Japanese Edo period hanging scroll with vertically-oriented painting and a brown brocade mounting. The image area is 28 cm x 187 cm and depicts the landscape of a Nanga school with the scene of a mountain and hut to the left, a river to the right, a bridge in the foreground, and an inscription to the upper right.

  • Thumbnail for Ken Tenju hanging scroll, upper seal
    Ken Tenju hanging scroll, upper seal by Tenju, Ken

    Japanese Edo period hanging scroll with vertically-oriented painting and a brown brocade mounting. The image area is 28 cm x 187 cm and depicts the landscape of a Nanga school with the scene of a mountain and hut to the left, a river to the right, a bridge in the foreground, and an inscription to the upper right.

  • Thumbnail for After Hiroshige, front view stage 11
    After Hiroshige, front view stage 11 by unknown

    One of nineteen prints which illustrate the process of making a multi-block multicolor woodblock print. The print reproduced is the view of Asakusa Kinryuzan (Asakusa Kannon Temple) from Ando Hiroshige’s Toto yukimi hakkei (Eight Views of Snow in the Eastern Capital).

  • Thumbnail for Pathway to a Shrine, front view
    Pathway to a Shrine, front view by Kobayashi Eijir?

    Appears from the size and paper quality to also come from the Hasegawa set. The view, looking out of a shrine gateway toward distant houses, with a full moon floating above, is lyrical and evocative.

  • Thumbnail for Painting of a branch of loquats (detail)
    Painting of a branch of loquats (detail) by Ch’i Pai-shih (Qi Baishi) (1863-1957)

    (Part of a set of four) Qi Baishi (1863-1957) is perhaps China’s most revered master of the twentieth century. These four paintings are representative of Qi’s floral, fruit and aquatic subjects. The cascading forms, bright colors and strong sense of abstract design in the compositions are characteristic of his style.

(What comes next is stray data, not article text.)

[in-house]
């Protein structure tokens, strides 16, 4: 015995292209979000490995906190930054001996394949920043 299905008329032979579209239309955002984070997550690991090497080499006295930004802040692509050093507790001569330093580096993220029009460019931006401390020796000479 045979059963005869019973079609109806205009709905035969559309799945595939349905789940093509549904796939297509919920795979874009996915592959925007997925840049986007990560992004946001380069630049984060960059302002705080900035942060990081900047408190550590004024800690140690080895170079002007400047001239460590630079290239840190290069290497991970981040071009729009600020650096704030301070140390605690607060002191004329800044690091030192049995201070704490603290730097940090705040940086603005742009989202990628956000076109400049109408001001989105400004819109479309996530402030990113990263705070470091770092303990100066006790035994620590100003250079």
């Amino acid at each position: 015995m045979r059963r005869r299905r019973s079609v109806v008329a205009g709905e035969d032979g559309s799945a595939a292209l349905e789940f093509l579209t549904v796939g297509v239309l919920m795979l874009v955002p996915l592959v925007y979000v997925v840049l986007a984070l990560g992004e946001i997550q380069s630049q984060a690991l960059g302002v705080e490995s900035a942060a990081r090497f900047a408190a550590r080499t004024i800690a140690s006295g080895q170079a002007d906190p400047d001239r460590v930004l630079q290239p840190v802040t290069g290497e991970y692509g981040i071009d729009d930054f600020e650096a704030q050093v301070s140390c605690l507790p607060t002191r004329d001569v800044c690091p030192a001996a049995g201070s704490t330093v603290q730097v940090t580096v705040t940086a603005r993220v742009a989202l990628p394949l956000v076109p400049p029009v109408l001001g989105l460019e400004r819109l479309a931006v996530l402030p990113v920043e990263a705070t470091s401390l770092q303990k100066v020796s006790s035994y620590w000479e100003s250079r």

• Thumbnail for Popular woodblock prints: kitchen god
    Popular woodblock prints: kitchen god

    Colored woodblock prints of popular images are associated with popular religious beliefs and ceremonies mostly observed at Chinese lunar New Year. The printed image of the Kitchen God was burned at New Year’s time to send him off to the Jade Emperor to report on the family; this report would determine the fortune of the family during the coming year. This Kitchen God print includes a calendar for the year 1949, a late survivor of the tradition.

  • Thumbnail for Popular woodblock prints: pair of auspicious boys (1)
    Popular woodblock prints: pair of auspicious boys (1)

    Colored woodblock prints of popular images are associated with popular religious beliefs and ceremonies mostly observed at Chinese lunar New Year. Prints depicting boys wheeling in riches by the wheelbarrow load expressed wishes for accumulated wealth in the family and were appropriate decorations for interior doors.

  • Thumbnail for Rubbing of stone engraving depiction of the poetess Xie Tao (detail)
    Rubbing of stone engraving depiction of the poetess Xie Tao (detail)

    Although of lesser quality, this depiction of Xie Tao is interesting because it is a rare (imaginary) portrayal of a woman writer. The text at the top of the scroll is her biography. Xie (768 – 831/32) was a noted courtesan/poetess who lied in Chengdu, Sichuan. In addition to her poetry she is famous for developing an ornamented paper to be used for writing out brief poems.

  • Thumbnail for Woman’s skirt (detail)
    Woman’s skirt (detail)

    In all respects (cut, design, embroidered designs), these two garments are typical of the late 19th – early 20th century feminine fashions. The skirt is an example of one way such garments were fastened around the waist – by placing fabric loops over cloth buttons. A lithographed print by the late 19th century Shanghai artist Wu Youru depicts two women wearing such garments posing in a photographer’s studio.

  • Thumbnail for Popular woodblock prints: pair of civil official door gods (2)
    Popular woodblock prints: pair of civil official door gods (2)